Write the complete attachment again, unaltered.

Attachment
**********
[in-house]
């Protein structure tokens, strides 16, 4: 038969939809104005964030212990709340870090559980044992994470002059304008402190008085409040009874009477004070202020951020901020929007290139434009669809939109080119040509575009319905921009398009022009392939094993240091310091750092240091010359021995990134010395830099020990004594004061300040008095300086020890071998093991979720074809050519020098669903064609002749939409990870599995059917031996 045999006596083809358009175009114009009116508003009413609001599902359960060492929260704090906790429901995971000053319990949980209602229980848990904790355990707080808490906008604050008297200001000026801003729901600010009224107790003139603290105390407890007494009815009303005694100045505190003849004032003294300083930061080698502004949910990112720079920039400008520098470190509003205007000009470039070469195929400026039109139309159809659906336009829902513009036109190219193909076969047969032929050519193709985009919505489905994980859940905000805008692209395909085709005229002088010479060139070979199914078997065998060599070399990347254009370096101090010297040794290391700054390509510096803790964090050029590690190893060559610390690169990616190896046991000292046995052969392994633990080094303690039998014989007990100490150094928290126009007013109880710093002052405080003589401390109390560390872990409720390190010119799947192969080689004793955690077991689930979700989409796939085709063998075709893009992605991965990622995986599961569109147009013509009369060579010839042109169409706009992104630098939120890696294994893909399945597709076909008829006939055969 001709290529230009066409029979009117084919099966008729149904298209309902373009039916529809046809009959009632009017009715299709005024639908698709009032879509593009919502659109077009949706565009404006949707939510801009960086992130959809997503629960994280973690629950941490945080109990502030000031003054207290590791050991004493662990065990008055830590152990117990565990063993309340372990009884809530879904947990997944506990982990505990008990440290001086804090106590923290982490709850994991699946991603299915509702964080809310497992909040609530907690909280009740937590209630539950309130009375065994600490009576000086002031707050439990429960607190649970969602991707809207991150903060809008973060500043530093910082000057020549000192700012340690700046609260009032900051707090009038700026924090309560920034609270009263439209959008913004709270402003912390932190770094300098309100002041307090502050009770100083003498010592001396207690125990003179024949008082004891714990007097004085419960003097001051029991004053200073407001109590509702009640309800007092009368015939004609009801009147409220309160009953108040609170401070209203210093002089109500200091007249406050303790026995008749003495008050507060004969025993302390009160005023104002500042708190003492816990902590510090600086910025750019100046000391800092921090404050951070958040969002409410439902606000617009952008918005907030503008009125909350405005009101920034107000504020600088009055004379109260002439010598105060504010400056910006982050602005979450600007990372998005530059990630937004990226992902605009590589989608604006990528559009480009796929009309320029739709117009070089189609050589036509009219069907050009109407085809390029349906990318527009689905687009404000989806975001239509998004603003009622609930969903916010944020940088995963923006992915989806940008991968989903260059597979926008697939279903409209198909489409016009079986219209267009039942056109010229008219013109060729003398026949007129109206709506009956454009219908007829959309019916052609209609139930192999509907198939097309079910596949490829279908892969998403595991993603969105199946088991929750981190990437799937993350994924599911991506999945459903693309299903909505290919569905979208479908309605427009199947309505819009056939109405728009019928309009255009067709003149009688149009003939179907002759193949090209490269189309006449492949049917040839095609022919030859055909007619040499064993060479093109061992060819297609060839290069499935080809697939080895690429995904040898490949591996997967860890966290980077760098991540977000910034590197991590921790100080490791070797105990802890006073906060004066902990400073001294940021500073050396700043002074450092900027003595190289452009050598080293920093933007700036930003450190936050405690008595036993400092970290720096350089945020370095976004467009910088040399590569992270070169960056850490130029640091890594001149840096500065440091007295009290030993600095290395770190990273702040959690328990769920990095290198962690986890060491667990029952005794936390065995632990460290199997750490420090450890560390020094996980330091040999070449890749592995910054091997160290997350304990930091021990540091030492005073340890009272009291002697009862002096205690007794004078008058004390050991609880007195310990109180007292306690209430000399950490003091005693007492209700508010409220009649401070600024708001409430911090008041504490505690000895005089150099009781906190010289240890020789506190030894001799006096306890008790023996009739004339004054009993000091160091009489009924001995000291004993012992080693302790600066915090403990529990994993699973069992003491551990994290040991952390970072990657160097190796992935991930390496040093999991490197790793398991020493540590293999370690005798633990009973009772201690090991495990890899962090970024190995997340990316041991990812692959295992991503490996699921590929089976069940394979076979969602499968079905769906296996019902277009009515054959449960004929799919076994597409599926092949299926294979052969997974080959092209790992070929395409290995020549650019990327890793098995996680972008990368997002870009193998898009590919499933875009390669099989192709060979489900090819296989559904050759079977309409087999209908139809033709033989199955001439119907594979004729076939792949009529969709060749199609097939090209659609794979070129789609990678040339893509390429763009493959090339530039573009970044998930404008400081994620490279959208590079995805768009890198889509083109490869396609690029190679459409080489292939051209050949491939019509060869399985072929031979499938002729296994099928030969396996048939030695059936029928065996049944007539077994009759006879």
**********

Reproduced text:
[in-house]
């Protein structure tokens, strides 16, 4: 038969939809104005964030212990709340870090559980044992994470002059304008402190008085409040009874009477004070202020951020901020929007290139434009669809939109080119040509575009319905921009398009022009392939094993240091310091750092240091010359021995990134010395830099020990004594004061300040008095300086020890071998093991979720074809050519020098669903064609002749939409990870599995059917031996 045999006596083809358009175009114009009116508003009413609001599902359960060492929260704090906790429901995971000053319990949980209602229980848990904790355990707080808490906008604050008297200001000026801003729901600010009224107790003139603290105390407890007494009815009303005694100045505190003849004032003294300083930061080698502004949910990112720079920039400008520098470190509003205007000009470039070469195929400026039109139309159809659906336009829902513009036109190219193909076969047969032929050519193709985009919505489905994980859940905000805008692209395909085709005229002088010479060139070979199914078997065998060599070399990347254009370096101090010297040794290391700054390509510096803790964090050029590690190893060559610390690169990616190896046991000292046995052969392994633990080094303690039998014989007990100490150094928290126009007013109880710093002052405080003589401390109390560390872990409720390190010119799947192969080689004793955690077991689930979700989409796939085709063998075709893009992605991965990622995986599961569109147009013509009369060579010839042109169409706009992104630098939120890696294994893909399945597709076909008829006939055969 001709290529230009066409029979009117084919099966008729149904298209309902373009039916529809046809009959009632009017009715299709005024639908698709009032879509593009919502659109077009949706565009404006949707939510801009960086992130959809997503629960994280973690629950941490945080109990502030000031003054207290590791050991004493662990065990008055830590152990117990565990063993309340372990009884809530879904947990997944506990982990505990008990440290001086804090106590923290982490709850994991699946991603299915509702964080809310497992909040609530907690909280009740937590209630539950309130009375065994600490009576000086002031707050439990429960607190649970969602991707809207991150903060809008973060500043530093910082000057020549000192700012340690700046609260009032900051707090009038700026924090309560920034609270009263439209959008913004709270402003912390932190770094300098309100002041307090502050009770100083003498010592001396207690125990003179024949008082004891714990007097004085419960003097001051029991004053200073407001109590509702009640309800007092009368015939004609009801009147409220309160009953108040609170401070209203210093002089109500200091007249406050303790026995008749003495008050507060004969025993302390009160005023104002500042708190003492816990902590510090600086910025750019100046000391800092921090404050951070958040969002409410439902606000617009952008918005907030503008009125909350405005009101920034107000504020600088009055004379109260002439010598105060504010400056910006982050602005979450600007990372998005530059990630937004990226992902605009590589989608604006990528559009480009796929009309320029739709117009070089189609050589036509009219069907050009109407085809390029349906990318527009689905687009404000989806975001239509998004603003009622609930969903916010944020940088995963923006992915989806940008991968989903260059597979926008697939279903409209198909489409016009079986219209267009039942056109010229008219013109060729003398026949007129109206709506009956454009219908007829959309019916052609209609139930192999509907198939097309079910596949490829279908892969998403595991993603969105199946088991929750981190990437799937993350994924599911991506999945459903693309299903909505290919569905979208479908309605427009199947309505819009056939109405728009019928309009255009067709003149009688149009003939179907002759193949090209490269189309006449492949049917040839095609022919030859055909007619040499064993060479093109061992060819297609060839290069499935080809697939080895690429995904040898490949591996997967860890966290980077760098991540977000910034590197991590921790100080490791070797105990802890006073906060004066902990400073001294940021500073050396700043002074450092900027003595190289452009050598080293920093933007700036930003450190936050405690008595036993400092970290720096350089945020370095976004467009910088040399590569992270070169960056850490130029640091890594001149840096500065440091007295009290030993600095290395770190990273702040959690328990769920990095290198962690986890060491667990029952005794936390065995632990460290199997750490420090450890560390020094996980330091040999070449890749592995910054091997160290997350304990930091021990540091030492005073340890009272009291002697009862002096205690007794004078008058004390050991609880007195310990109180007292306690209430000399950490003091005693007492209700508010409220009649401070600024708001409430911090008041504490505690000895005089150099009781906190010289240890020789506190030894001799006096306890008790023996009739004339004054009993000091160091009489009924001995000291004993012992080693302790600066915090403990529990994993699973069992003491551990994290040991952390970072990657160097190796992935991930390496040093999991490197790793398991020493540590293999370690005798633990009973009772201690090991495990890899962090970024190995997340990316041991990812692959295992991503490996699921590929089976069940394979076979969602499968079905769906296996019902277009009515054959449960004929799919076994597409599926092949299926294979052969997974080959092209790992070929395409290995020549650019990327890793098995996680972008990368997002870009193998898009590919499933875009390669099989192709060979489900090819296989559904050759079977309409087999209908139809033709033989199955001439119907594979004729076939792949009529969709060749199609097939090209659609794979070129789609990678040339893509390429763009493959090339530039573009970044998930404008400081994620490279959208590079995805768009890198889509083109490869396609690029190679459409080489292939051209050949491939019509060869399985072929031979499938002729296994099928030969396996048939030695059936029928065996049944007539077994009759006879």